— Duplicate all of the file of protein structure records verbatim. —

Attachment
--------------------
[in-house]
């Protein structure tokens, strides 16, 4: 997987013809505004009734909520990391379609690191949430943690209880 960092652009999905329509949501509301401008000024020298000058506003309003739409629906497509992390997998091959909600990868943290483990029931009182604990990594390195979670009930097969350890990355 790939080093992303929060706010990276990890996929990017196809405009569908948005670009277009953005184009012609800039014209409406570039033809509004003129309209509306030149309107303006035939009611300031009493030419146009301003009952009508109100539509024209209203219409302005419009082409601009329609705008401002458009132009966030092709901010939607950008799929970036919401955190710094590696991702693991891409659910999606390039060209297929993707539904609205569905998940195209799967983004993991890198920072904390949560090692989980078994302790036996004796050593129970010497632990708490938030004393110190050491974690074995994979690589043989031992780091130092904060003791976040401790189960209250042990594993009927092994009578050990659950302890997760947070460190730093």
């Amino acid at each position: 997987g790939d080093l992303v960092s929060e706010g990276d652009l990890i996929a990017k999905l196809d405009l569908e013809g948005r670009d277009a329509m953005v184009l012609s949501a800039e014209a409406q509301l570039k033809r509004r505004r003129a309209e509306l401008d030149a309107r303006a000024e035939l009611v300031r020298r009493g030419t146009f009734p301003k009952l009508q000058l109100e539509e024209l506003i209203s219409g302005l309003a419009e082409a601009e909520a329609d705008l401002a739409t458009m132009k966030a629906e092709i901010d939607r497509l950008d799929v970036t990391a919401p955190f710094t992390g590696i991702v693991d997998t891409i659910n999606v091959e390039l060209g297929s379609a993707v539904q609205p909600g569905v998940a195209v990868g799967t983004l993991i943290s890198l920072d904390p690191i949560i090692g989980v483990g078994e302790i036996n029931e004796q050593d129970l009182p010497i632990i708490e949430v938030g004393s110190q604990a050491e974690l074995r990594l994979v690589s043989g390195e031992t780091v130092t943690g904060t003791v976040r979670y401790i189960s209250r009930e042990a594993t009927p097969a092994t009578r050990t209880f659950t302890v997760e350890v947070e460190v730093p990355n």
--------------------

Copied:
[in-house]
């Protein structure tokens, strides 16, 4: 997987013809505004009734909520990391379609690191949430943690209880 960092652009999905329509949501509301401008000024020298000058506003309003739409629906497509992390997998091959909600990868943290483990029931009182604990990594390195979670009930097969350890990355 790939080093992303929060706010990276990890996929990017196809405009569908948005670009277009953005184009012609800039014209409406570039033809509004003129309209509306030149309107303006035939009611300031009493030419146009301003009952009508109100539509024209209203219409302005419009082409601009329609705008401002458009132009966030092709901010939607950008799929970036919401955190710094590696991702693991891409659910999606390039060209297929993707539904609205569905998940195209799967983004993991890198920072904390949560090692989980078994302790036996004796050593129970010497632990708490938030004393110190050491974690074995994979690589043989031992780091130092904060003791976040401790189960209250042990594993009927092994009578050990659950302890997760947070460190730093």
């Amino acid at each position: 997987g790939d080093l992303v960092s929060e706010g990276d652009l990890i996929a990017k999905l196809d405009l569908e013809g948005r670009d277009a329509m953005v184009l012609s949501a800039e014209a409406q509301l570039k033809r509004r505004r003129a309209e509306l401008d030149a309107r303006a000024e035939l009611v300031r020298r009493g030419t146009f009734p301003k009952l009508q000058l109100e539509e024209l506003i209203s219409g302005l309003a419009e082409a601009e909520a329609d705008l401002a739409t458009m132009k966030a629906e092709i901010d939607r497509l950008d799929v970036t990391a919401p955190f710094t992390g590696i991702v693991d997998t891409i659910n999606v091959e390039l060209g297929s379609a993707v539904q609205p909600g569905v998940a195209v990868g799967t983004l993991i943290s890198l920072d904390p690191i949560i090692g989980v483990g078994e302790i036996n029931e004796q050593d129970l009182p010497i632990i708490e949430v938030g004393s110190q604990a050491e974690l074995r990594l994979v690589s043989g390195e031992t780091v130092t943690g904060t003791v976040r979670y401790i189960s209250r009930e042990a594993t009927p097969a092994t009578r050990t209880f659950t302890v997760e350890v947070e460190v730093p990355n």